When the second man was charged he said, 'I know that the other man and Sullivan had a fight. Sullivan hit the other man, and he hit him back. He fell down on the kerb and I picked him up and sat him with his back against the wall, and then we both came away'.
Daniel Sullivan was taken to the Poplar Hospital at about 5pm on 24 August 1908 in an unconscious condition and died just after midnight without regaining consciousness.
His post-mortem stated that his death was due to shock combined with pressure on the brain due to haemorrhage. An assistant surgeon said that Daniel Sullivan's skull was fractured at the base and that there was a bruise in the scalp above and behind his left ear and also a bruise over his left eye. The assistant surgeon said that death was due certainly to the fracture of the skull which might have been caused by a fall on to a granite road.
The judge said that it would be difficult to convict the second man unless the prosecution could proved a concerted attempt by him and the other man to rob the hairdresser's assistant. It was heard that the hairdresser's assistant had declared that the blow that knocked Daniel Sullivan down was struck while the second man attempted to rob him (the hairdresser's assistant) which would show a concerted action, but that another person had sworn that, when Daniel Sullivan was struck, the struggle with the hairdresser's assistant was over and he was standing in the road. It was then asked if the jury would be likely to accept the statement of the hairdresser's assistant, who had certainly been drinking, against that of the other person, who had been perfectly sober?, and the prosecution admitted that the evidence did not suffice to prove the case as he had opened it but noted that there was still another indictment on which the two men could be tried for, that being assault and attempt to rob, and that the prosecution would accept the intimation of the judge’s opinion and offer no further evidence on the charge of manslaughter or murder.
The two men were then found not guilty of manslaughter.
The two men were then tried for the other charges.
The first man said, 'On August 24 I was not in the Enterprise. I went to the Horn and Chequers with the second man. After we arrived the hairdresser's assistant and Daniel Sullivan and two others came in. The hairdresser's assistant, who was not sobor, started skylarking about. He and Daniel Sullivan were wrestling. The hairdresser's assistant's hat fell off. The second man picked it up and handed it to the hairdresser's assistant, who took hold of the second man's wrist and started wrestling with him. The Governor came and stopped it. It is untrue that I 'rubbed down' the hairdresser's assistant. I never touched him. I did not know whether he had any money or not, in fact, somebody asked him to stand treat and he said he had no money. Later he and Daniel Sullivan left the bar. It is not true that I and the second man winked at each other. We left the house just after the hairdresser's assistant and Daniel Sullivan and went down Thames Place. We were standing together when the hairdresser's assistant came up and said to the second man, 'Give us your hand. Shall I show you a new grip?', and they started wrestling. Then Daniel Sullivan came up and said, 'It's nonsense for you to talk about wrestling'. I started laughing. He said, 'Who are you laughing at?', and he gave me a blow in the mouth. I then got to close quarters with him and as I struck him he fell down. After that me and the second man picked him up and set him against the wall. The second man said to me, 'We will go away, or there will be trouble'. With that we walked away. I never struck the hairdresser's assistant, I never put a finger on him'.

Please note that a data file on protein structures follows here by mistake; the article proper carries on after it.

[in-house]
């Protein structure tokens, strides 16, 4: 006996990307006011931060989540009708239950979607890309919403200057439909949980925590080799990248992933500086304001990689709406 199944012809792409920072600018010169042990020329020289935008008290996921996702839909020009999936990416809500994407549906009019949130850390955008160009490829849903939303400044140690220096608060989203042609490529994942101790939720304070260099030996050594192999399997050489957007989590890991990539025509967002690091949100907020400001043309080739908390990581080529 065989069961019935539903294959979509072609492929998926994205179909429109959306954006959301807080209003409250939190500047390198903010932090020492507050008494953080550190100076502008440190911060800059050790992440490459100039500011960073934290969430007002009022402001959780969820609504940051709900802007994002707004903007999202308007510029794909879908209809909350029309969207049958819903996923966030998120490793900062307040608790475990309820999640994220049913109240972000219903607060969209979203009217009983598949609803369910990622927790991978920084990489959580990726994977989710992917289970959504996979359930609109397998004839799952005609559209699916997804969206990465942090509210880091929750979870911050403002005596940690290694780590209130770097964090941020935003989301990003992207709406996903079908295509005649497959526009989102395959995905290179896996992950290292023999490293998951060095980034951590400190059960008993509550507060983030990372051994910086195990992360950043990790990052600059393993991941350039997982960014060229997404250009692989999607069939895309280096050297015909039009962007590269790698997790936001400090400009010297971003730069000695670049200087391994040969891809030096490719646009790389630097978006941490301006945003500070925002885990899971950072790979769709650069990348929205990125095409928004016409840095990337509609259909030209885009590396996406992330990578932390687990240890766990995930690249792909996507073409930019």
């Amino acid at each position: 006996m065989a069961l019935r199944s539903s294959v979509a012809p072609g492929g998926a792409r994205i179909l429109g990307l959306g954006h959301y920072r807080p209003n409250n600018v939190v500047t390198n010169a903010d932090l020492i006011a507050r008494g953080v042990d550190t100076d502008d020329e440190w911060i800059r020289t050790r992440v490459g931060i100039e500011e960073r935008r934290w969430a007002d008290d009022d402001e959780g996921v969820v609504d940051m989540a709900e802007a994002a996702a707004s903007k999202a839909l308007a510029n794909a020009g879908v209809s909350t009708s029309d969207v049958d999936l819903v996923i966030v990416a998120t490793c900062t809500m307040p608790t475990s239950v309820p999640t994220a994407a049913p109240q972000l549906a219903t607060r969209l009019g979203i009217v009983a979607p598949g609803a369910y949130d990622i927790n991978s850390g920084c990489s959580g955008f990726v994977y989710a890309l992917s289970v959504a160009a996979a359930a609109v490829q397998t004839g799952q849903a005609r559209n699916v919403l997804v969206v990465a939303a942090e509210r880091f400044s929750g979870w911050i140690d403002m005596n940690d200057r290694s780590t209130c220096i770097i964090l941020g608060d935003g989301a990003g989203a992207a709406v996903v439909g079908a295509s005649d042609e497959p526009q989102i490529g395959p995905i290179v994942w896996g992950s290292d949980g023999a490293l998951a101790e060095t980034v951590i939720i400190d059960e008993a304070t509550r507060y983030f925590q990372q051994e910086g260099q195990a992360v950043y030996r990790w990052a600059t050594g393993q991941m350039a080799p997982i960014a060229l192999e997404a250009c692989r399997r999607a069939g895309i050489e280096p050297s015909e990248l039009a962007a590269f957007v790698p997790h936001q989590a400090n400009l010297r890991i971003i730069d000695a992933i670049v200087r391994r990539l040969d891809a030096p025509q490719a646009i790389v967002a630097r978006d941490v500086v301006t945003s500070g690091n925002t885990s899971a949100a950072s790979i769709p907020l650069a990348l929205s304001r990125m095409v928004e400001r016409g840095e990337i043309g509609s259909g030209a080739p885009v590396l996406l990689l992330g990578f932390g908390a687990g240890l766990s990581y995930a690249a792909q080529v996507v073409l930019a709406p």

When the second man gave evidence in court he said, 'I was not in the Enterprise on August 24. I saw the hairdresser's assistant on that day in the Horn and Chequers. I was in that house with the first man. The hairdresser's assistant was wrestling with Daniel Sullivan. His hat fell off. I picked it up and handed it to him, and he then got playing about with me, trying my wrist. I tried to twist his wrist, but I could not. I swear that I never 'rubbed him down'. I did not know whether he had any money on him or not. I had heard him say in the bar that he was broke. As to the occurrence outside the Royal Oak, the hairdresser's assistant came up to me and said, 'I will show you a new grip'. I laughed at him. We took wrists, and he pulled me as he was the stronger man. I never assaulted him. I saw Daniel Sullivan come up to the first man and, after a little jangle, Daniel Sullivan struck the first man and the first man struck back and Daniel Sullivan fell. I picked him up, the first man lending me a hand, and we placed him against the side of the public-house. I said to the first man, 'He's all right'. I had no idea the man was in the state that he was'.
Both of the men were then found guilty of robbery.
Many convictions were then proved against the men and it was heard that their speciality in crime was the robbery of drunken persons and they were known to the police as very dangerous characters.
The first man was sentenced to three years' penal servitude whilst the second man was sentenced to 18 months' hard labour.
see Old Bailey Proceedings Online (www.oldbaileyonline.org, version 7.0, 24 December 2012), September 1908, trial of CHARLES HOGSDON, (30, stoker) RICHARD COCKLIN, (25, labourer) (t19080908-43).
see Tower Hamlets Independent and East End Local Advertiser - Saturday 29 August 1908
see London Evening Standard - Saturday 12 September 1908
see East London Observer - Saturday 05 September 1908